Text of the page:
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Friday, 23 March 2012 08:39

Casino Games In the 2012 Budget

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The 2012 budget is out. What does it mean for the gambling industry?

The casino games industry is up in arms following George Osborne’s announcement of the UK 2012 budget, which lays out the financial plans for the year ahead. In addition to cutting the tax rate for those earning over £150,000 and reducing corporation tax by 1%, the government is introducing a 20% machine games duty.

‘One area where I am today making substantial changes is gambling duties,’ the Chancellor said. ‘The VAT treatment of gaming machines is being repeatedly challenged by operators in the courts. So I will introduce a new Machine Games Duty - with a standard rate of 20 per cent and a lower rate for low stakes and prize machines of 5 per cent of net takings.’

The news does not bode well for small and medium-sized operators, whose revenue neutral position is estimated to be around 16-17%. It’s likely that with the introduction of the duty, many will be forced to close – months after London Mayor Boris Johnson called for a planning law to curb the spread of betting shops.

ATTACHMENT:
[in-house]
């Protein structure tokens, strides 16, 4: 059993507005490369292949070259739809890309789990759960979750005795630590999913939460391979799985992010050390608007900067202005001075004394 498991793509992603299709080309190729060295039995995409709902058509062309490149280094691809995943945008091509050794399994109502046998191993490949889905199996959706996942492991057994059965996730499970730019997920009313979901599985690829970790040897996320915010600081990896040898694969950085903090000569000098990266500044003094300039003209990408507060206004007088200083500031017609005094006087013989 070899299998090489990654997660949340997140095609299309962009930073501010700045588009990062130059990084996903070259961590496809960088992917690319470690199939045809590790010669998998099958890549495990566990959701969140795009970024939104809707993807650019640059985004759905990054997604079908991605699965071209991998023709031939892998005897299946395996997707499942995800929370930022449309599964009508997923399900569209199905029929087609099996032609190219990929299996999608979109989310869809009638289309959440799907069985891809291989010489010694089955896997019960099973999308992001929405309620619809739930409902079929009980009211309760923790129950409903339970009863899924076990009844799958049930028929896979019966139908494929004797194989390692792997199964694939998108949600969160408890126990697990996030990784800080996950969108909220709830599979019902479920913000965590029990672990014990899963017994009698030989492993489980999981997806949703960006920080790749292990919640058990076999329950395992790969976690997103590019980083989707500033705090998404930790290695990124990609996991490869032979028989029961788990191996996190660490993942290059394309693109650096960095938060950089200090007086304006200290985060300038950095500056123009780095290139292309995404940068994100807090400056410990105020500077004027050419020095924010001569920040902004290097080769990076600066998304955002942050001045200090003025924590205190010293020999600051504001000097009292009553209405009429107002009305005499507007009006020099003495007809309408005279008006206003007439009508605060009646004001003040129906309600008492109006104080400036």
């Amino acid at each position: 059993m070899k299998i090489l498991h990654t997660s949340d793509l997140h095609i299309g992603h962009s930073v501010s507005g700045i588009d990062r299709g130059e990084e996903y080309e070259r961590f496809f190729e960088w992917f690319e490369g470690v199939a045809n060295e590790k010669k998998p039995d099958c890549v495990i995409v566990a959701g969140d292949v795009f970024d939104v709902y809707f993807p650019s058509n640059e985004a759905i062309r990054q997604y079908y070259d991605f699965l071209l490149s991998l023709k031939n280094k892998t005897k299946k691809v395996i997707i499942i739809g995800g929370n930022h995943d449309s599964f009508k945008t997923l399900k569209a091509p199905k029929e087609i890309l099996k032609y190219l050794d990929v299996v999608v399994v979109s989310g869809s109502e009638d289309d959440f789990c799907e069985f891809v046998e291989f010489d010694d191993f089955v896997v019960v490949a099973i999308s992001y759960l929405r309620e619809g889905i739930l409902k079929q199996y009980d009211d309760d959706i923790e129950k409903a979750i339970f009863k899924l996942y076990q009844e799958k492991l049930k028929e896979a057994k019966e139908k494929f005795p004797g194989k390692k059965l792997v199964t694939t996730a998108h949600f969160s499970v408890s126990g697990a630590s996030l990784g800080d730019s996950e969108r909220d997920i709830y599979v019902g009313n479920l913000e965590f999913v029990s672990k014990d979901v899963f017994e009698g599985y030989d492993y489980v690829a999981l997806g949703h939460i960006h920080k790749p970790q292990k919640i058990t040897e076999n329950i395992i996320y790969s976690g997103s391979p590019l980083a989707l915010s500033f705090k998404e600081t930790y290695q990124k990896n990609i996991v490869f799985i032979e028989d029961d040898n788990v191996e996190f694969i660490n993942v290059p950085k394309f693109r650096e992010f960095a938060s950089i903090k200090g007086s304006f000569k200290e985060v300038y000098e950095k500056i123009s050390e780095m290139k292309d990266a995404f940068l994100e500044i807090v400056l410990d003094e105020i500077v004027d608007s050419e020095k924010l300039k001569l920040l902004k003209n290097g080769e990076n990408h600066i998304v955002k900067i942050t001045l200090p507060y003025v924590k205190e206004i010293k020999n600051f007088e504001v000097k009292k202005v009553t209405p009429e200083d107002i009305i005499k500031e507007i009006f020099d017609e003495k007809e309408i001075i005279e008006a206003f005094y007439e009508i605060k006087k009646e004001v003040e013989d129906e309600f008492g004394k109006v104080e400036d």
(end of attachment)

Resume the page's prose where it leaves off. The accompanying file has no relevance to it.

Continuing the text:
Even online gambling companies did not escape the changes. In order to discourage them from moving their headquarters offshore, the government has modified tax law so that it is based on the place of consumption, not the location of the company. In 2005, the Gambling Act’s place-of-supply emphasis saw major operators shift their operations overseas to places like Gibraltar or Malta. Osborne says the shift back to place-of-consumption laws, which is similar to the laws in several other European countries, will support jobs in Britain and create a level playing field.

What remains to be seen is whether the changes will indeed encourage operators to return to the UK and foster healthy and fair competition, or whether it will see the closure of smaller companies and the proliferation of illegal gambling.